🍽 Preparation and Key Ingredients Of Hokkien Mee
Hokkien Mee combines yellow and rice noodles stir-fried with prawns, squid, and pork belly. The noodles are cooked in a rich, seafood-infused broth, giving the dish a distinct and irresistible flavour. Bean sprouts, chives, and a squeeze of lime add freshness to the dish.
🗺 Where To Find The Best Hokkien Mee In Singapore
Taste some delicious Hokkien Mee, visit Tian Tian Lai at Toa Payoh, Geylang Lor 29 Fried Hokkien Mee, or Nam Sing Hokkien Fried Mee at Old Airport Road Food Centre.
12. Fish Head Curry
Fish Head Curry is a unique dish that blends Indian and Chinese culinary influences. It was created in Singapore by Indian immigrants who adapted their traditional curry recipe to cater to Chinese customers’ preferences for fish heads.
🍽 Preparation and Key Ingredients Of Fish Curry
Fish Head Curry features a tender fish head, usually red snapper, simmered in a tangy, spicy curry sauce made with tamarind, tomatoes, and various spices. The dish is often served with vegetables like okra and eggplant and is best enjoyed with steamed rice.
🗺 Where To Find The Best Fish Curry In Singapore
For authentic Fish Head Curry, head to Muthu’s Curry, Samy’s Curry, or Banana Leaf Apolo. This tasty dish is presented uniquely in each restaurant.
13. Oyster Omelette
Oyster Omelette, a popular hawker dish, has its roots in the Teochew and Fujian communities of China. It was brought to Singapore by Chinese immigrants and has since become a beloved favourite among locals.
🍽 Preparation and Key Ingredients Of Oyster Omelette
Oyster Omelette combines plump, fresh oysters with eggs and starchy batter. The ingredients are fried on a hot griddle, creating a delightfully crispy and gooey treat. The dish is often served with a tangy chilli sauce for dipping.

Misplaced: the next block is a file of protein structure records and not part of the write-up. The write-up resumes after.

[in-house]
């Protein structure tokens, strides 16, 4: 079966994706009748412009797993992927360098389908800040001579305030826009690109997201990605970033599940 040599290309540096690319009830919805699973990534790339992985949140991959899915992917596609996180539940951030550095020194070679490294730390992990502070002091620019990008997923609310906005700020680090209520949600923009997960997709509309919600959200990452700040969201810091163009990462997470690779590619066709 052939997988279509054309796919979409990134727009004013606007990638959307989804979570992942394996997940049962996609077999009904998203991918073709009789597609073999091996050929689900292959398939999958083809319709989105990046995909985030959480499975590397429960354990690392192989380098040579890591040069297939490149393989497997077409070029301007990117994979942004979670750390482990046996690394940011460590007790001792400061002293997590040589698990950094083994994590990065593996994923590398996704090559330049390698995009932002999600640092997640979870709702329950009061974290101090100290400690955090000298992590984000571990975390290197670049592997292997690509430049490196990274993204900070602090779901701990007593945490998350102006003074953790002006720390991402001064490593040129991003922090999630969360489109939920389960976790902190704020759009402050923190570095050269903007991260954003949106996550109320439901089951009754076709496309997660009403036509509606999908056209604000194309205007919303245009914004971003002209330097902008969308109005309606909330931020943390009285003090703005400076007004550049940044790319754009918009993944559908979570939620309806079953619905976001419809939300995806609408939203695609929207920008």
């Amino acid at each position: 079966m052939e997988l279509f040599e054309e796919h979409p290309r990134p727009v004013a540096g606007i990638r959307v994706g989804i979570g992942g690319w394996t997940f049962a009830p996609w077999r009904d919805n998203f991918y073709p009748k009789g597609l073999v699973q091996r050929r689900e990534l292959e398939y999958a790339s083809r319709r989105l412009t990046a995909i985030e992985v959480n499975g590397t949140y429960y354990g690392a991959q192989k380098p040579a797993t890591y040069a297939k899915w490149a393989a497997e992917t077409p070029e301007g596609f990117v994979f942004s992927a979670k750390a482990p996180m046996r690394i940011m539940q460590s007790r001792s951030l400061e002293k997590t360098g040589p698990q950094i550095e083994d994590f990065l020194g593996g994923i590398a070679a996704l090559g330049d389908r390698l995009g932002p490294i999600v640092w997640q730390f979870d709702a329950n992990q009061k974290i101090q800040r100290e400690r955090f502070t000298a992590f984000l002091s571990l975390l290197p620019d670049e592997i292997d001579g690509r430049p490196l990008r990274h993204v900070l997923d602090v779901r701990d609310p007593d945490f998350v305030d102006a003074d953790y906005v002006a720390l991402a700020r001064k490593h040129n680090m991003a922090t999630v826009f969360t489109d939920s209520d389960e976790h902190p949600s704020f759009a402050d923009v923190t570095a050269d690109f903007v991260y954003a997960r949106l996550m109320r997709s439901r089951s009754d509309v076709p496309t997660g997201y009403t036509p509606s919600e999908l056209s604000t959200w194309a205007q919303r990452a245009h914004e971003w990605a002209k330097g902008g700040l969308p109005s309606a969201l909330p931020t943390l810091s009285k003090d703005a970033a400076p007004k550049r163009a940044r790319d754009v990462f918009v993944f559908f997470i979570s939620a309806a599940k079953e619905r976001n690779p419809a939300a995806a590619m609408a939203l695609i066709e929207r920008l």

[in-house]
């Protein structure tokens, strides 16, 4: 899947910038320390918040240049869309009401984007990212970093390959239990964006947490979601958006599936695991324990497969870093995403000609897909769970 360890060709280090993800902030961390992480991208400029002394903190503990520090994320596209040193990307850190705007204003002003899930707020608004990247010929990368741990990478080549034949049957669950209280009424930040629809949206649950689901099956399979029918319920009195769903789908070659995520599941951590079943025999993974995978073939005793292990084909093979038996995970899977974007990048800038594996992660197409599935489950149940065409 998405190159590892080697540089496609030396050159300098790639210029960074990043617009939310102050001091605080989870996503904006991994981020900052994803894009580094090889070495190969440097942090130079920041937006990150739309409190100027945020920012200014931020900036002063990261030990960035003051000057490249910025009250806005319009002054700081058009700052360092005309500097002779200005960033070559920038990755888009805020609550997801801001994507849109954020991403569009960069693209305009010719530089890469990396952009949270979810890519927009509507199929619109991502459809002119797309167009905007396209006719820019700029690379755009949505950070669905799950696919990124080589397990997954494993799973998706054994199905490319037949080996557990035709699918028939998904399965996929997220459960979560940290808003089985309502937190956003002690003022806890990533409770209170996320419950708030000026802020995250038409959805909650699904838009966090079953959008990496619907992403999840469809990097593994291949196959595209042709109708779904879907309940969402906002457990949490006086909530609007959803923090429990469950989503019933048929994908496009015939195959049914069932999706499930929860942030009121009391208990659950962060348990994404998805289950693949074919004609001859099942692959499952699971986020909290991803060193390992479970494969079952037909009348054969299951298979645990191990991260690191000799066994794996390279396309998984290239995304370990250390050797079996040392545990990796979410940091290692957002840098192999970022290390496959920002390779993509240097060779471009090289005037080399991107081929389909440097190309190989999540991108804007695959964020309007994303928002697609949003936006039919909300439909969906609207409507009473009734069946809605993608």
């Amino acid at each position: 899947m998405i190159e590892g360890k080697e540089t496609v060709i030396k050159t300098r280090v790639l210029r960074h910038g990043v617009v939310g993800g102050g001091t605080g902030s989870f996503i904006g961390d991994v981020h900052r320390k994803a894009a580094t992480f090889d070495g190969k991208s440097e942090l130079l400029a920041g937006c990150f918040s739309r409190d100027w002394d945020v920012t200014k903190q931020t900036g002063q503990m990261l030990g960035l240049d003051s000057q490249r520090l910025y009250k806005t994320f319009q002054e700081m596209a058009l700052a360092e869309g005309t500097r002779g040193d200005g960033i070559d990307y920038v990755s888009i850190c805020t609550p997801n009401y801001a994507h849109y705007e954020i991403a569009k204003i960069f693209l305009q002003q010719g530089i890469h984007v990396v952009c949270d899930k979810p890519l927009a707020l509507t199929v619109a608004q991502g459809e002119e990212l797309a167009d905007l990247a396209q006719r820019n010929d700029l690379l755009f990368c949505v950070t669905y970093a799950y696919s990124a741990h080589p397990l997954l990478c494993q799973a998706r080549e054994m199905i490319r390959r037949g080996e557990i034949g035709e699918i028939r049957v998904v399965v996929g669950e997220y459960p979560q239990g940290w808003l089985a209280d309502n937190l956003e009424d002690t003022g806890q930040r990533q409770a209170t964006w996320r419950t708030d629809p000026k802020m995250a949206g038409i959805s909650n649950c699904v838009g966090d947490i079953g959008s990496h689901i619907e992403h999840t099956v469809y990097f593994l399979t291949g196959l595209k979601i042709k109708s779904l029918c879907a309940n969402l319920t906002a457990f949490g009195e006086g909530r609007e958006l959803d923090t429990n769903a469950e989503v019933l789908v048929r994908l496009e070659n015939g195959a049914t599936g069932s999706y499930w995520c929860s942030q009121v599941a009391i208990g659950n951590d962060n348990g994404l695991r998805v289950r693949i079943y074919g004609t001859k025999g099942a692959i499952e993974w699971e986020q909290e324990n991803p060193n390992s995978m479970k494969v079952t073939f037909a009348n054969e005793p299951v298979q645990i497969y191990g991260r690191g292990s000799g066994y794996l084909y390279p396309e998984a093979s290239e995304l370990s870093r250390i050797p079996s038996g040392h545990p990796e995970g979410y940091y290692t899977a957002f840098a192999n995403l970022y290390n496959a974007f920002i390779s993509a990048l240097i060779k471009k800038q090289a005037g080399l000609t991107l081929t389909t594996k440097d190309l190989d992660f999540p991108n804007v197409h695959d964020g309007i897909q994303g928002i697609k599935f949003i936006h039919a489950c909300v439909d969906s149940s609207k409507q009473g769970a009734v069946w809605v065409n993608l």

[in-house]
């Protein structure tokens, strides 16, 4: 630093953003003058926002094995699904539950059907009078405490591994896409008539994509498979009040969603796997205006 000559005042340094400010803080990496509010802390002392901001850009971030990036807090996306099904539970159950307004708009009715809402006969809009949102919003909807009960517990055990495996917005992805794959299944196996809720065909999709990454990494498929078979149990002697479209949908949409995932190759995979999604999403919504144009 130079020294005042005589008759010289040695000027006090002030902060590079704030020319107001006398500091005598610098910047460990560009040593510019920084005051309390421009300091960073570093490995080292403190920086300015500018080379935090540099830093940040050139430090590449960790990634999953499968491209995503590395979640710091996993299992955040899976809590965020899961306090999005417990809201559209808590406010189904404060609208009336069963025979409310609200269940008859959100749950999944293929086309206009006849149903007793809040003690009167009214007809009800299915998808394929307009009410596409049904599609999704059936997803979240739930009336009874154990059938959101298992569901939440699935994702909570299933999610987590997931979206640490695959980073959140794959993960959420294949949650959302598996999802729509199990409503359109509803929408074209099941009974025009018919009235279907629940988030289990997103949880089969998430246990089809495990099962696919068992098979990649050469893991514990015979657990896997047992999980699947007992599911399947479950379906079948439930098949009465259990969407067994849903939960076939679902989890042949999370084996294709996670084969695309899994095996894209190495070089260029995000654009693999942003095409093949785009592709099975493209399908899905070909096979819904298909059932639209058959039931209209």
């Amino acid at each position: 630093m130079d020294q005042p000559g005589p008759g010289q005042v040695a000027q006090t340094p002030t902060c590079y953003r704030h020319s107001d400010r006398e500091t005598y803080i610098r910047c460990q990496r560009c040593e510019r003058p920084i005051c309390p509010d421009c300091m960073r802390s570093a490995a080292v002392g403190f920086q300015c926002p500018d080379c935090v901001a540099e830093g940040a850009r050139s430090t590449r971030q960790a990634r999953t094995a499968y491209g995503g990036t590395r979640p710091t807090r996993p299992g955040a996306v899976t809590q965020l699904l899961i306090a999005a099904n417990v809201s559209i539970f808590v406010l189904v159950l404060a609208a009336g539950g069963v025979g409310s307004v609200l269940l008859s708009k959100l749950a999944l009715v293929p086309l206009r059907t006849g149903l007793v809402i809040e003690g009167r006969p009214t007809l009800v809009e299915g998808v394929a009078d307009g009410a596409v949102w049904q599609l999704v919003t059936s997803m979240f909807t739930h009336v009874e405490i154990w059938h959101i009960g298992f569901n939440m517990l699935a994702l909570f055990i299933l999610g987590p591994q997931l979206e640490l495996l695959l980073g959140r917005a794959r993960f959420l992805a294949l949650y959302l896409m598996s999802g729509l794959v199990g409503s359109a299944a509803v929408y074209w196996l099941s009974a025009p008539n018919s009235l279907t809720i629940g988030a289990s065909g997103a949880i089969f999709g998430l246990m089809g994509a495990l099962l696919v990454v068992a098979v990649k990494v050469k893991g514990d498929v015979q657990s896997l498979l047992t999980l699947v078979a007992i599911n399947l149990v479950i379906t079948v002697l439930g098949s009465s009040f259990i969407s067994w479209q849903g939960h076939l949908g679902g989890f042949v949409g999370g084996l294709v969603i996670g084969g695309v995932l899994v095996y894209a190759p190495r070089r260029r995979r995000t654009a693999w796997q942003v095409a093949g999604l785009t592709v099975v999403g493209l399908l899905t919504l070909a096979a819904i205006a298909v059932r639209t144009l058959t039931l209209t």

🗺 Where To Find The Best Oyster Omelette In Singapore
To enjoy a scrumptious Oyster Omelette, visit Ah Chuan Fried Oyster Omelette at Toa Payoh, Lim’s Fried Oyster at Chomp Chomp Food Centre, or Katong Keah Kee Fried Oysters in Chinatown. Each stall offers its unique version of this tasty dish.
14. Hokkien Prawn Mee
Hokkien Prawn Mee, also known as Penang Hokkien Mee or Prawn Noodle Soup, is a popular noodle dish that originated in Malaysia. It was brought to Singapore by immigrants from the Penang region and has become a beloved hawker favourite.
🍽 Preparation and Key Ingredients Of Hokkien Prawn Mee
Hokkien Prawn Mee features a rich, spicy prawn broth served with yellow noodles or a mix of yellow and rice noodles. The dish is loaded with ingredients like prawns, boiled eggs, kangkong (water spinach), bean sprouts, and slices of pork. A dollop of spicy sambal adds an extra kick to the dish.
🗺 Where To Find The Best Hokkien Prawn Mee In Singapore
To taste authentic Hokkien Prawn Mee, head to Penang Seafood Restaurant at Aljunied, 545 Whampoa Prawn Noodles at Tekka Centre, or Beach Road Prawn Mee Eating House in East Coast Road.
15. BBQ Stingray